AMARILLO, TX (KFDA) - Recent findings from a professor at Texas Tech University Health and Science Center show antipsychotic drugs may help prevent breast cancer from spreading to the brain.
Breast Cancer affects about 1 in 8 women in the United States, it is also the second leading cause of cancer related deaths in women.
According to a 2011 report prepared by the Greater Amarillo Affiliate of Susan G. Komen For the Cure, the breast cancer mortality rate for 25 of 26 Panhandle counties exceeds national and state rates. Local doctors said those numbers keep increasing.
Breast cancer can metastasis to the brain, which is a major cause of cancer related deaths.
"Once this triple negative breast cancer metastasizes, especially to the brain, then there's virtually no treatment options," Dr. Sanjay Srivastava, Professor of Biomedical Sciences at TTUHSC and the study's principal investigator said. "So we wanted to look at what are the options available for treatment of this metastasis triple negative breast cancer."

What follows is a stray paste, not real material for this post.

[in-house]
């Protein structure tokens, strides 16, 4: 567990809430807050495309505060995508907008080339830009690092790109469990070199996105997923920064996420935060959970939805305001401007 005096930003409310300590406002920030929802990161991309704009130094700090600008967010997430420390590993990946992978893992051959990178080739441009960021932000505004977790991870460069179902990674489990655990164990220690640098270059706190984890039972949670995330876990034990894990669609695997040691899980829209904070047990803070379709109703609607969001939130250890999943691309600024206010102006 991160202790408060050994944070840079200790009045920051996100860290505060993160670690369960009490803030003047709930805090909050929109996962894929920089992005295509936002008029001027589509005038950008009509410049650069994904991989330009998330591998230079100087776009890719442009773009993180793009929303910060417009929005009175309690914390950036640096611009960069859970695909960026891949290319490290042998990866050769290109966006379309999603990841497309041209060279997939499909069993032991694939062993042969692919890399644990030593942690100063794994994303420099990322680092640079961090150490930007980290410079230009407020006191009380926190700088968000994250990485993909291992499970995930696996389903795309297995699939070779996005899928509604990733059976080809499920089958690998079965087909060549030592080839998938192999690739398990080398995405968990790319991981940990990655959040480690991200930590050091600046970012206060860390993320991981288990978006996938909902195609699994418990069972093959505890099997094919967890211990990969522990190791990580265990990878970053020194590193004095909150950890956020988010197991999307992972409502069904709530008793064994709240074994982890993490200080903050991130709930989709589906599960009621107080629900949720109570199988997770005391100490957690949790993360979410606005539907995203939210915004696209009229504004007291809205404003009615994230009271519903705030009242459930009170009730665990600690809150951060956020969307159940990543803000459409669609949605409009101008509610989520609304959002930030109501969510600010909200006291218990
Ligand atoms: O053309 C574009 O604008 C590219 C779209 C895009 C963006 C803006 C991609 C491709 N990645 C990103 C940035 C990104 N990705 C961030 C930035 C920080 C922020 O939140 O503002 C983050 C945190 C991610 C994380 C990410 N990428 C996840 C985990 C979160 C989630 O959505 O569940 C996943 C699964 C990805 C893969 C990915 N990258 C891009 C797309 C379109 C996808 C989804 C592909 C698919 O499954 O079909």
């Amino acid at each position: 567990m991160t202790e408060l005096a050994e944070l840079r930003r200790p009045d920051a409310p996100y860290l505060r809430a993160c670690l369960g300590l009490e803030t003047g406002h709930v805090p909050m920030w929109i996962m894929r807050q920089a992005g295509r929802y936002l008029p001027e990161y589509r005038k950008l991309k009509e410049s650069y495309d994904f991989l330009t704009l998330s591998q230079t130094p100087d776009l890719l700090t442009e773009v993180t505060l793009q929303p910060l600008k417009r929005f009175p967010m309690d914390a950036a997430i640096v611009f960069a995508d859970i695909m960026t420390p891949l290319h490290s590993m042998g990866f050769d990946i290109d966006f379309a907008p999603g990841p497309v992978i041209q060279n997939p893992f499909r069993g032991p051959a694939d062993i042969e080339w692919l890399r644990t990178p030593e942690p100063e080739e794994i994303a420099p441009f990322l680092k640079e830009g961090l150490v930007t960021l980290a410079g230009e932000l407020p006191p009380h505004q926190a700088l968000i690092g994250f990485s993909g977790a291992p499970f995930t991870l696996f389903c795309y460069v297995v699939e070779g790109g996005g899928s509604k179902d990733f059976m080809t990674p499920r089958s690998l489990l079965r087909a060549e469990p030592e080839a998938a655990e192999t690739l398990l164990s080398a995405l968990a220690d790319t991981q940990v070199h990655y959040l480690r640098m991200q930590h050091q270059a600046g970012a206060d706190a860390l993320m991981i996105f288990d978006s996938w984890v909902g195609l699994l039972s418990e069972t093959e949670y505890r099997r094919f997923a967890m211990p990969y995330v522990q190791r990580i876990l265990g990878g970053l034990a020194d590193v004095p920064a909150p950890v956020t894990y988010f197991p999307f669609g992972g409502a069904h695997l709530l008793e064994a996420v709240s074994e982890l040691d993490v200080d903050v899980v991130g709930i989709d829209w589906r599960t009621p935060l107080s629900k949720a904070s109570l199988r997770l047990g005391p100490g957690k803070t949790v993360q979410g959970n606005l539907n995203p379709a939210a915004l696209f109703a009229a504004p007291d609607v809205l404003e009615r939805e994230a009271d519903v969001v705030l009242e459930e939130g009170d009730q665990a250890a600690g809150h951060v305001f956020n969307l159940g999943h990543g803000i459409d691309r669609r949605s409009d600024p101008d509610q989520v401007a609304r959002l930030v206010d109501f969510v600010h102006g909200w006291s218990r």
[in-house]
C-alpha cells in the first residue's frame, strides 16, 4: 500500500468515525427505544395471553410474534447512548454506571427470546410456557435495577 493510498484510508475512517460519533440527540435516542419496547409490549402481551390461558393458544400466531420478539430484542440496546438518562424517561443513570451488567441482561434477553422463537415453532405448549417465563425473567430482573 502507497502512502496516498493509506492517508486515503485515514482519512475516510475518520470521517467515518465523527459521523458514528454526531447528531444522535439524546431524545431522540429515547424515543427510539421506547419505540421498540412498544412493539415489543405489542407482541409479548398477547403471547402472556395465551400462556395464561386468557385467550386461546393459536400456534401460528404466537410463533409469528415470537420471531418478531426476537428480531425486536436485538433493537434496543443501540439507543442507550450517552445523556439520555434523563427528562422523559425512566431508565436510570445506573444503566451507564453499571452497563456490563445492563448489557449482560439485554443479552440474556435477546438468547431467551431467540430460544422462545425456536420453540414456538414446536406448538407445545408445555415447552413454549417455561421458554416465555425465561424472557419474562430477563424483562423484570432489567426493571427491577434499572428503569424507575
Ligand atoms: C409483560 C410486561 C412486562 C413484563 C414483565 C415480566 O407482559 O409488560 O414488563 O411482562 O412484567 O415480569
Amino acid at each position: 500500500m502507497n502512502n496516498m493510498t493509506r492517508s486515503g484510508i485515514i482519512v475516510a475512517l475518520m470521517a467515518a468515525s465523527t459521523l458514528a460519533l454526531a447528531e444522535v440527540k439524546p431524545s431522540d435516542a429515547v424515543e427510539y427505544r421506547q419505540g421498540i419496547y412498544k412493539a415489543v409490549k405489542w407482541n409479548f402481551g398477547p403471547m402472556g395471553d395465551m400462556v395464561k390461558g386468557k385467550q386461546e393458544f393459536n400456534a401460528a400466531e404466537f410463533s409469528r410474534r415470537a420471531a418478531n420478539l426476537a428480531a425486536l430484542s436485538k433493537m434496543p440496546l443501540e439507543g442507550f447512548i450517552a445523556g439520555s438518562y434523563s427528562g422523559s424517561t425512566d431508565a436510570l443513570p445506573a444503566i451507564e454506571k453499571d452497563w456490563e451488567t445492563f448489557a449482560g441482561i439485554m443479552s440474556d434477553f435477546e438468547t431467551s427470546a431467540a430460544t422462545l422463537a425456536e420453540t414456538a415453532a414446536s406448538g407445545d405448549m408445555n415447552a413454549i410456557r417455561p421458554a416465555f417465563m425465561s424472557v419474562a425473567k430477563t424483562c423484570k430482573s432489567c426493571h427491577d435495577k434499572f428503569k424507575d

Researchers have been looking for a successful treatment to stop the cancer from spreading to the brain, but have not been able to find any anticancer agents to cross the blood-brain barrier (BBB), until now.
Srivastava and his graduate students partners, Parul Gupta and Alok Ranjan, began "thinking outside of the box" and decided to test antipsychotic drugs, which do reach the brain by crossing the BBB.
This research was conducted as a pre-clinical study, meaning it has not been tested on humans yet. However, they were able to preform a culture use just triple negative breast cancer cells.
"To our surprise we found that some of the antipsychotic drugs had significant anticancer effects, so they were able to suppress the growth of the breast cancer cells," Srivastava said.
Out of all the drugs tested Penfluridol was the most successful. Penfluridol is a drug commonly used to treat people with Schizophrenia.
Is using a drug that treats people with mental disorders safe to use on those without? Chronicle studies seem to prove so.
"We actually did a long term chronicle study where we give this drug everyday for about two months and then we look for some side effects, potential toxicity as well as behavioral side effects," Srivastava said. "We did not observe any significant side effects at this point, but of course we cannot rule out anything in the long term. Probably a six month study or a year study is required."
Srivastava believes this research is important because it can help patients who have no treatment options.